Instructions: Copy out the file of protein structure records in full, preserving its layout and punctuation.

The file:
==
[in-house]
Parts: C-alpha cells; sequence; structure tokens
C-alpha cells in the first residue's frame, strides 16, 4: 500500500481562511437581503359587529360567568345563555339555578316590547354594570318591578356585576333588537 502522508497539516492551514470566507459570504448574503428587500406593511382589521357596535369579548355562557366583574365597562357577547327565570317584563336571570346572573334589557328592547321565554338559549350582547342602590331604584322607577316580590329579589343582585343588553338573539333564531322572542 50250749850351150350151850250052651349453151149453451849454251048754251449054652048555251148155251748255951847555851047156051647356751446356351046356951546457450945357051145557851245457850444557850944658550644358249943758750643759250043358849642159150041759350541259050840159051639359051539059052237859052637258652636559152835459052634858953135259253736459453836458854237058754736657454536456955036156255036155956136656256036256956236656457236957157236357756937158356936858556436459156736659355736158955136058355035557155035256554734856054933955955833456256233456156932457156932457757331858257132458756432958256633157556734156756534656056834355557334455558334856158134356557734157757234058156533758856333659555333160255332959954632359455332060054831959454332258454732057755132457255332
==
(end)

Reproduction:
[in-house]
Parts: C-alpha cells; sequence; structure tokens
C-alpha cells in the first residue's frame, strides 16, 4: 500500500481562511437581503359587529360567568345563555339555578316590547354594570318591578356585576333588537 502522508497539516492551514470566507459570504448574503428587500406593511382589521357596535369579548355562557366583574365597562357577547327565570317584563336571570346572573334589557328592547321565554338559549350582547342602590331604584322607577316580590329579589343582585343588553338573539333564531322572542 50250749850351150350151850250052651349453151149453451849454251048754251449054652048555251148155251748255951847555851047156051647356751446356351046356951546457450945357051145557851245457850444557850944658550644358249943758750643759250043358849642159150041759350541259050840159051639359051539059052237859052637258652636559152835459052634858953135259253736459453836458854237058754736657454536456955036156255036155956136656256036256956236656457236957157236357756937158356936858556436459156736659355736158955136058355035557155035256554734856054933955955833456256233456156932457156932457757331858257132458756432958256633157556734156756534656056834355557334455558334856158134356557734157757234058156533758856333659555333160255332959954632359455332060054831959454332258454732057755132457255332